Q3. How can entrepreneurs tailor their pitch deck for different investors and audiences?

A: According to Tanul, the first thing to consider when creating a pitch deck is the audience. The pitch you prepare for investors will be distinct from the one for customers or partners. Even among investors, there’s a difference in what a pre-seed investor would look for compared to a pre-series stage investor.

To maintain a balanced pitch, Tanul stresses the importance of having a consistent core message. This core message should revolve around what you’re building, your value proposition, and how it addresses specific needs for different audiences like investors, customers, and partners. 

One critical point she emphasizes is to keep the pitch engaging. With the numerous pitches that individuals and businesses receive, it’s vital to capture attention. Some key elements to focus on include:

  1. A concise one-liner that states what you are building and what problem it solves.
  2. The market size and the significance of the problem you’re addressing.
  3. A clear articulation of the solution and why your approach stands out.
  4. For investor-specific pitches, details about the revenue model are crucial.

Tanul also mentions that regardless of the audience, discussing the team is vital in the early stages. Whether it’s a customer or an investor, they are essentially backing the team. So, highlighting why your team is the right one for the project can make all the difference.

In summary, the key to a successful pitch deck lies in knowing your audience, maintaining a consistent message, keeping the presentation engaging, and focusing on elements like the problem, the solution, the market size, the revenue model, and the team.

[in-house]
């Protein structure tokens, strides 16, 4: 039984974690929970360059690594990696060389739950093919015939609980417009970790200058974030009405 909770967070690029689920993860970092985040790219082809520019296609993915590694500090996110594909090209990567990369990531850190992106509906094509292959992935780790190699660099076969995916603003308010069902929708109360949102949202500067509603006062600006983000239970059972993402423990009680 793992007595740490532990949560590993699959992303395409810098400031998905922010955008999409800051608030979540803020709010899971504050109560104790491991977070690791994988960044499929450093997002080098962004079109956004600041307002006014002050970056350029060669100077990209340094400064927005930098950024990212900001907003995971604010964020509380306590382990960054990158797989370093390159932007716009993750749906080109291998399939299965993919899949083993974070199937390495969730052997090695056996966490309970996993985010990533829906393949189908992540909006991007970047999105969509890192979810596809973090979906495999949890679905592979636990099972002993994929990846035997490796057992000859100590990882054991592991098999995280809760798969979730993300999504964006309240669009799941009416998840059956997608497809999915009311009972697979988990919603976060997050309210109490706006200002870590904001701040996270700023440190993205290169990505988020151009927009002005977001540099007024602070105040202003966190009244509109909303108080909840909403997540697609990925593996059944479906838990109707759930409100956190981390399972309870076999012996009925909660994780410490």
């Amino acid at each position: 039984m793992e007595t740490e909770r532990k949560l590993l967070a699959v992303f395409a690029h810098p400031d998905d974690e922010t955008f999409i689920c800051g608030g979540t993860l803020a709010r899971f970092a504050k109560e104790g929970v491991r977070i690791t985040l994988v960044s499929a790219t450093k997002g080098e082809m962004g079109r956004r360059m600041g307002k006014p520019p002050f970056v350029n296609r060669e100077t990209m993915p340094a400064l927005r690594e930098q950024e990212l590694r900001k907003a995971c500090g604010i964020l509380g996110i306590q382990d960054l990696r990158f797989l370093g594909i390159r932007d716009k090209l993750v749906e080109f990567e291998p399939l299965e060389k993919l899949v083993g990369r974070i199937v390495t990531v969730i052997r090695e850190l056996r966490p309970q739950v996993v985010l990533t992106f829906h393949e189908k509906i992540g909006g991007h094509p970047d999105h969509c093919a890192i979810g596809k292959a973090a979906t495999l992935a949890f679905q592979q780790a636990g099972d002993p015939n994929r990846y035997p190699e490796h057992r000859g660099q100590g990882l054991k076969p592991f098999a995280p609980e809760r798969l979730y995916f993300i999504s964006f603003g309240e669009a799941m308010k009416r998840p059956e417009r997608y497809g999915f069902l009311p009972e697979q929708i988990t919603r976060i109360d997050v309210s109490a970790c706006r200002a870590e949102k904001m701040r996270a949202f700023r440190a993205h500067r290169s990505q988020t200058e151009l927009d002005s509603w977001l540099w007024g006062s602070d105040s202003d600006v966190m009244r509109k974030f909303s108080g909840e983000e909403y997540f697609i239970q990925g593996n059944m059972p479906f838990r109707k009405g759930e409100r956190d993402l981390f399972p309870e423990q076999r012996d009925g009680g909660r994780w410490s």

Q4. What mistakes should entrepreneurs avoid when presenting their pitch deck?

A: Tanul observes that entrepreneurs often underestimate the short attention span of their audience, emphasizing that you usually have only about five to seven minutes to capture interest. One common mistake she notes is that entrepreneurs often “save the best for last.” For instance, during a Pitchathon presentation, a participant revealed crucial customer data only at the end of the presentation. According to Tanul, if you have a strong value proposition backed by customer engagement or sales, this information should be presented up front to capture immediate attention.

Another pitfall Tanul identifies is a lack of in-depth understanding of the competition. While many entrepreneurs have a broad idea of their competitors, the most effective pitches come from those who have an intimate understanding of how they stack up against the competition. This knowledge not only demonstrates your awareness but also informs how your solution is better or what improvements need to be made.

Moreover, Tanul highlights the importance of having a compelling demo. The phrase “what you see is what you believe” encapsulates why a hands-on demonstration can be so impactful. 

Finally, Tanul emphasizes the power of storytelling. She points out that investors and customers are not just investing in a product but also in your vision and journey. Being able to weave an engaging story around your business is often what sets successful pitches apart from the rest. Tanul feels that the art of storytelling is something many founders overlook, but it’s an element she strongly believes should not be underestimated.